Mineral-laden water in the Rio Tinto in Minas de Rio Tinto mining area, Huelva province, Andalusia, Spain
© David Santiago Garcia/Getty Image
Reflecting on one of the world’s strangest rivers
If you like your landscapes on the surreal side, then this weird and wonderful river in the Andalusia region of southwestern Spain should be to your liking. The Rio Tinto (Red River) gets its name from the reddish hue of its water, which contains high levels of iron and sulfur, making it very acidic. This unusual chemical makeup may or may not be a result of the area's long history of mining, which dates back at least 5,000 years. Ancient residents like the Tartessians and Romans dug for copper, silver, gold, as well as the mineral pyrite, commonly referred to as 'fool's gold.' Legend has it that Rio Tinto was the site of the fabled mines of King Solomon.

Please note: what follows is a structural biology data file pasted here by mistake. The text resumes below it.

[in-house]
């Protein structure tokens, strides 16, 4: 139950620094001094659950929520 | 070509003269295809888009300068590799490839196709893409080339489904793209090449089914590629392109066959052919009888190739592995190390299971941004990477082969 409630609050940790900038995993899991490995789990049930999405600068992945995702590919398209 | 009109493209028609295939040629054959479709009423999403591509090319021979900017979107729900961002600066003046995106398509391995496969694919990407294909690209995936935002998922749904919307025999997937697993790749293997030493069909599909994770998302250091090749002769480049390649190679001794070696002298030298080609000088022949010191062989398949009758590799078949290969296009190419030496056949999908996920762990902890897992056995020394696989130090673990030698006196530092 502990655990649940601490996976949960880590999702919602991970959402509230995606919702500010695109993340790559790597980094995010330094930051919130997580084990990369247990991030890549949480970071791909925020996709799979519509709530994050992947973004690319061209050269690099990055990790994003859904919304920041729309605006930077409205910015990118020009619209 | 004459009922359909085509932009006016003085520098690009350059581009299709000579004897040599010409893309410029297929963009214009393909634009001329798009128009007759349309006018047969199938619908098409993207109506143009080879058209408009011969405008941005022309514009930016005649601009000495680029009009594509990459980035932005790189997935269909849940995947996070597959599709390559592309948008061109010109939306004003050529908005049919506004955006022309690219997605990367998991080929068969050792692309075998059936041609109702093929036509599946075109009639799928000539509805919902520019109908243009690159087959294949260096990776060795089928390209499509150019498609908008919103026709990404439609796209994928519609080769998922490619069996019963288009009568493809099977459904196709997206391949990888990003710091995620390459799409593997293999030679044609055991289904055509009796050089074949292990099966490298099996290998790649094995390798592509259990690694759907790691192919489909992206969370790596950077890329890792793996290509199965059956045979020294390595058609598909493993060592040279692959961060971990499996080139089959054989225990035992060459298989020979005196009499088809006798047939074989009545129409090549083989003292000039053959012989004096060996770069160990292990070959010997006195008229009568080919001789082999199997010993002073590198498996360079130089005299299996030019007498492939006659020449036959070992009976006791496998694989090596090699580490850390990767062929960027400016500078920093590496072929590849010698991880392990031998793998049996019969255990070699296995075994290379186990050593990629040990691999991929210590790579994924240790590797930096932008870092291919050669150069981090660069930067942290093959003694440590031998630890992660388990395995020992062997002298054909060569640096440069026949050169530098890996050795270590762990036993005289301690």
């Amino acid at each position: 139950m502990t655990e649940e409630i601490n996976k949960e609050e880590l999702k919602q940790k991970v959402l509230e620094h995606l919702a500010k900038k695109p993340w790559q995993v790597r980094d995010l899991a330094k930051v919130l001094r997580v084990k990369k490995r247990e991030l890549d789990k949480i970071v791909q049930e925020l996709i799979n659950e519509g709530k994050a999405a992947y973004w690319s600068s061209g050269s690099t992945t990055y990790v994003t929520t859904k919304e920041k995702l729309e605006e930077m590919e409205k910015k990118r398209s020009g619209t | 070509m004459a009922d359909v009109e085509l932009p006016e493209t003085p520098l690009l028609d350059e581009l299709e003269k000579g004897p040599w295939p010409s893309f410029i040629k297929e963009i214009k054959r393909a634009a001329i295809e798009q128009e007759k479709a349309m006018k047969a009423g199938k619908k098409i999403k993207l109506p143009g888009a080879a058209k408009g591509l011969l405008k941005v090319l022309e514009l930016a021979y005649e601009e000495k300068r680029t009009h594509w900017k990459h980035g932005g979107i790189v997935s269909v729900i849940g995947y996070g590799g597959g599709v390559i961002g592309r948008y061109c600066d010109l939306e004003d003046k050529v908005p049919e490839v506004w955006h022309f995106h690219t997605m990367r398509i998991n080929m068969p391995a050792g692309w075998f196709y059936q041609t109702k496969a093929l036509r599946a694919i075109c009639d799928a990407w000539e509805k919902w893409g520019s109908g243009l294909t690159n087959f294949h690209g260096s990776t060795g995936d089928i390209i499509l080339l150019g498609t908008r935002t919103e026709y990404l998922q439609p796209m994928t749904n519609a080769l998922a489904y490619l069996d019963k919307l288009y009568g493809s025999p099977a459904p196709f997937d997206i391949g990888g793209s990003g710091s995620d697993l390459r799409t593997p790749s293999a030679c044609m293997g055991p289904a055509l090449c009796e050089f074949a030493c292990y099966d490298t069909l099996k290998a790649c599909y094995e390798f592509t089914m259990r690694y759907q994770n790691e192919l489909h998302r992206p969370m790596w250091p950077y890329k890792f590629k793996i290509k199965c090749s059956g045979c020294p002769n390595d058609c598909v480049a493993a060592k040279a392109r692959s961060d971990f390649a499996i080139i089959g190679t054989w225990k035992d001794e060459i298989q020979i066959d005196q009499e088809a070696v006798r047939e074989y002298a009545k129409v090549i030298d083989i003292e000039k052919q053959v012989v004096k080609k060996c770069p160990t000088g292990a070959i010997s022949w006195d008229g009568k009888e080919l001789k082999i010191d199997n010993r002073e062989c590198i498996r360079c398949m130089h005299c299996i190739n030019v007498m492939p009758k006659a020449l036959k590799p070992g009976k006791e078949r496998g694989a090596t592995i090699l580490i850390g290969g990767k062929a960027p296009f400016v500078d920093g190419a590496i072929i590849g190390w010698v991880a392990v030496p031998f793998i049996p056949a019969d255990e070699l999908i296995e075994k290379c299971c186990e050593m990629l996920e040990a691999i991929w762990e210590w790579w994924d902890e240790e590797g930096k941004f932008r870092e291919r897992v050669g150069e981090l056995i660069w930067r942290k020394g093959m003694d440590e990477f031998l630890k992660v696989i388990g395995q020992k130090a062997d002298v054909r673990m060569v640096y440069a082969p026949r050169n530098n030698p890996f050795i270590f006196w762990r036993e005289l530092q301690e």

Because of its extreme acidity, the river and surrounding areas are not only colourful, but also quite different than any other in Spain, with a scarcity of normal plant life in and along the riverbeds. Only a thriving community of unusual microorganisms—classified as extremophiles—can survive the water's acidic mix, by feeding on the minerals alone. The strangeness of Rio Tinto's ecology has even attracted the attention of NASA, which studied the bacteria that have adapted to this highly acidic environment because the conditions resemble those on the surface of Mars.